Our daughter is 5 and has started reading at school she is doing very well and these would be great for her to read.

  2. Sinead Murray says:

    My 2 year old DD loves sitting on my knee in the book room (as we call our playroom cos there are so many books) and being read to and looking at the pictures. She also loves playing “library” with her 6-year old sister. They take books from the book room and read them on her sisters bed – then go back in and get some more. We love books – they are our friends.

  3. Yvette says:

    My daughter just loves story, the pictures, where she’s always asking “what’s that” and turning the pages herself. She’s 2 and even tries reading to me by looking at the books and saying random things. It’s very cute and funny, to say the least.

  4. Mrs P Thompson says:

    Hi,my daughter just loves the excitement of the stories I read to her and loves touchy feely books anything fluffy is her favourite.She is 3 yrs old and is very much into princesses as any little girl would be as she is her mummies little princess.

  5. Debbie says:

    My little girl loves to describe pictures and do the sound effects. Even though she is three, she helps me read to her baby sister and does lifts up the flaps and turns the pages for her.

  6. sarah mcavoy says:

    hi my little boy loves lift the flap books and books he is familiar with some of his books we have read dozens of times and he doesnt get bored. I hope he will continue to read for pleasure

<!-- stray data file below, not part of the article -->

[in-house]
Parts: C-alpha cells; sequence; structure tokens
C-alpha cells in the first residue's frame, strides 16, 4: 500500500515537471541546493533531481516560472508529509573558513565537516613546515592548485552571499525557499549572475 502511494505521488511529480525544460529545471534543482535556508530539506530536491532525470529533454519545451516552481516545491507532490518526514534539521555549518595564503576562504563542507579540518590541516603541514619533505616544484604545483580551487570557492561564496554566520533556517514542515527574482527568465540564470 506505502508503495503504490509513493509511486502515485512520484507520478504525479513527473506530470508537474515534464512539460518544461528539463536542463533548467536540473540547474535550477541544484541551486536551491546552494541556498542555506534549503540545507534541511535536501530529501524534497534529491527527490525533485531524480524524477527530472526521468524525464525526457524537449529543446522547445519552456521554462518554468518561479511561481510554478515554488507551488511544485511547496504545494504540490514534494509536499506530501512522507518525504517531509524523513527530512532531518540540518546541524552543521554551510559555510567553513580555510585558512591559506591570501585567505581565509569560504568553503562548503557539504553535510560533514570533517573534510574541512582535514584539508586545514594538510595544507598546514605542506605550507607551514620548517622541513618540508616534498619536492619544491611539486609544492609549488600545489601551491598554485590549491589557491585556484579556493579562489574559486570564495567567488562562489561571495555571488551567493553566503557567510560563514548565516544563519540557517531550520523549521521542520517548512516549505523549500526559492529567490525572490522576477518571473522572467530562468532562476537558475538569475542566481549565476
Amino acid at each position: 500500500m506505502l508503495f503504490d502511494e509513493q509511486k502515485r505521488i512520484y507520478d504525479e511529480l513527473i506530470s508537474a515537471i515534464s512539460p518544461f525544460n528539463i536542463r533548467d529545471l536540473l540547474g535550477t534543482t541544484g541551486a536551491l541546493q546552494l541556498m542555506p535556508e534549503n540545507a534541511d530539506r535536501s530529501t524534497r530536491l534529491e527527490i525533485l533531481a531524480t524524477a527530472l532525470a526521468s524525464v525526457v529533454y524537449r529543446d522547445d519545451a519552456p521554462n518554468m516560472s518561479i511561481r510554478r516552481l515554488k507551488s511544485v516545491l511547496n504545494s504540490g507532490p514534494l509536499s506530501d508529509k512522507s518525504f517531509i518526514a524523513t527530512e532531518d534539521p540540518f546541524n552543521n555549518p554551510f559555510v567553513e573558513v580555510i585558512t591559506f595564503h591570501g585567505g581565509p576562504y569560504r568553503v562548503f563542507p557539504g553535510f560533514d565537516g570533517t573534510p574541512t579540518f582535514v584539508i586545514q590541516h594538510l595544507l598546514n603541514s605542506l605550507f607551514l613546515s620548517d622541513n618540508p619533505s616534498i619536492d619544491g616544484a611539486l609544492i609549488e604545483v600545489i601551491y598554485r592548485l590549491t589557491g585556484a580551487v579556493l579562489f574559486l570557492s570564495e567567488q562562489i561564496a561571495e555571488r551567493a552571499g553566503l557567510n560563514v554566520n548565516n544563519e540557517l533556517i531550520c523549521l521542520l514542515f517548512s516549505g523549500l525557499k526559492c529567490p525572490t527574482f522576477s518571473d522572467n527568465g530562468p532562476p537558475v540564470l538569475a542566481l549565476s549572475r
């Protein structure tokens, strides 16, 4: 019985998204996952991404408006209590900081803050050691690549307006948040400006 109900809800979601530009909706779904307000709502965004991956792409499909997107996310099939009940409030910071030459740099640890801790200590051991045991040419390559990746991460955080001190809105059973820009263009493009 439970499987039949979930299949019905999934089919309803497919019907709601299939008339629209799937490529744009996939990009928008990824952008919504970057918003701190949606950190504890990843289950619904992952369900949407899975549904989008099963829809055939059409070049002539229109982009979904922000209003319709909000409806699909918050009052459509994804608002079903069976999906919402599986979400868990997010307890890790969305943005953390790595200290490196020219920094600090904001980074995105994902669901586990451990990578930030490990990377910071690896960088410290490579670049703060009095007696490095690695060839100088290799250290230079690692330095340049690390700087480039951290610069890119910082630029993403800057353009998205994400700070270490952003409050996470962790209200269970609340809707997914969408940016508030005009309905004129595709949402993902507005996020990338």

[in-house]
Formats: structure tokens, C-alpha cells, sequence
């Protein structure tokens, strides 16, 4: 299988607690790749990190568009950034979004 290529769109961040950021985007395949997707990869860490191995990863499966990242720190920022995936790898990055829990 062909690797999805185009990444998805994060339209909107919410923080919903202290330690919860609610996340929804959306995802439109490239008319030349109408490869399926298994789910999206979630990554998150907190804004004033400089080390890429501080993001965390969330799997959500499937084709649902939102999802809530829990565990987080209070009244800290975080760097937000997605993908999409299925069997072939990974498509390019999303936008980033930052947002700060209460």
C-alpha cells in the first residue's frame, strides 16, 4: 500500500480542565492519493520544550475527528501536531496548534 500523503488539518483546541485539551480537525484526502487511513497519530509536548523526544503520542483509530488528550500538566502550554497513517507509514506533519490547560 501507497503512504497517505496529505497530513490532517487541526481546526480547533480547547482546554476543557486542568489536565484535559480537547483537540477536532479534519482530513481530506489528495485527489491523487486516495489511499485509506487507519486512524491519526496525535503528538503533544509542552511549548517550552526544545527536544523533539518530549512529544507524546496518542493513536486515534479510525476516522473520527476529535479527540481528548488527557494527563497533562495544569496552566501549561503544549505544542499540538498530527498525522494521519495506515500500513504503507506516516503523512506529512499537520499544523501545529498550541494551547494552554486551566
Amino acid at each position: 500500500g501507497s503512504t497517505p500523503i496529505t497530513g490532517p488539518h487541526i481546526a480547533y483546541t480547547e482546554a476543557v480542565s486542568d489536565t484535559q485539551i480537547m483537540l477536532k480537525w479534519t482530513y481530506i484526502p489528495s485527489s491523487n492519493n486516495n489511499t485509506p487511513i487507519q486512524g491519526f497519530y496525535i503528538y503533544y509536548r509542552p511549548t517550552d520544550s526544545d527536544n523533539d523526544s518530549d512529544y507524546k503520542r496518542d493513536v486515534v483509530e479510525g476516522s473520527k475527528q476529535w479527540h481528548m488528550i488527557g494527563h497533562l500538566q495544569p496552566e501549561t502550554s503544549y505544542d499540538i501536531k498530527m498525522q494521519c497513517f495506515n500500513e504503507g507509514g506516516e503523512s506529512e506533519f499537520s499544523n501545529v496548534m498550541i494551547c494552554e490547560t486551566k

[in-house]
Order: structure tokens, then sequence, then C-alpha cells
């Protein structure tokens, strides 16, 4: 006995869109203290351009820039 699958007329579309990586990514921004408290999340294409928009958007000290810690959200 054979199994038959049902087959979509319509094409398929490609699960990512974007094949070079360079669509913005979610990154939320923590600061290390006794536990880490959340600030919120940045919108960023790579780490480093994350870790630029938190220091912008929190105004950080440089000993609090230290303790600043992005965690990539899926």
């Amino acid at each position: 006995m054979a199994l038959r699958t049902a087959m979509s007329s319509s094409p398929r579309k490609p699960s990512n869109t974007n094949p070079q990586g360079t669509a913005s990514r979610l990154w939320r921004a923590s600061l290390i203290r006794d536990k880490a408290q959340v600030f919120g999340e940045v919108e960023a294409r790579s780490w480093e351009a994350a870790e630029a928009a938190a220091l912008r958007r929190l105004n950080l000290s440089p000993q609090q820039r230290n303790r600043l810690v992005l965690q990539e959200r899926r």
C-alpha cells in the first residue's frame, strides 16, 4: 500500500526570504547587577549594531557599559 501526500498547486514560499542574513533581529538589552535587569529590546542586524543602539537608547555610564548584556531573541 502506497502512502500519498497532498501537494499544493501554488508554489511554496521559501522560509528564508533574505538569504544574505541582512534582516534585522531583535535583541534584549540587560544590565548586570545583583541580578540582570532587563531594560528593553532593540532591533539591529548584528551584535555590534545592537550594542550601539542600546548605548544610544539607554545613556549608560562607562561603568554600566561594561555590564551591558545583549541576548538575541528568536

7. Nichola says:

    My son who is 18 months adores books. He just loves to sit and turn the pages, he loves it when mummy reads to him too 🙂

  8. susie groom says:

    My 18 month old loves to push dogs that bark, put her finger through little holes in books & look at herself in a mirror when they have one. The 3 year old likes the ones about kids who make puddles on the floor by mistake! Also counting books & farm animals.

  9. Samantha Atherton says:

    My little girl is 21 months and she adores her books, she always have since she was tiny. She likes making up her own stories from the pictures and spotting things on the pages.

  10. Christina Palmer says:

    My Grandson Christian has mild Autism and most things do not hold his attention for very long. These books however keep him calm and he loves to look at the pictures as I read to him. Its the only time I manage to get to snuggle up with him.

  11. Christina Cooke says:

    My two year old loves being read to by his five year old sister – kills two birds with one stone as keeps him quiet (relatively…) and gives Hollie reading practice!

  12. Hayley Todd says:

    My little girl loves everything about books! She loves the bright pictures, she loves texture books, noisy books, lift-the-flap books and looks snuggling up on the sofa for story-time x

  13. Jayne H says:

    my little one loves me to read the books to him and then he looks at the pictures again on his own and tries to read it himself. Their memories are amazing at this age!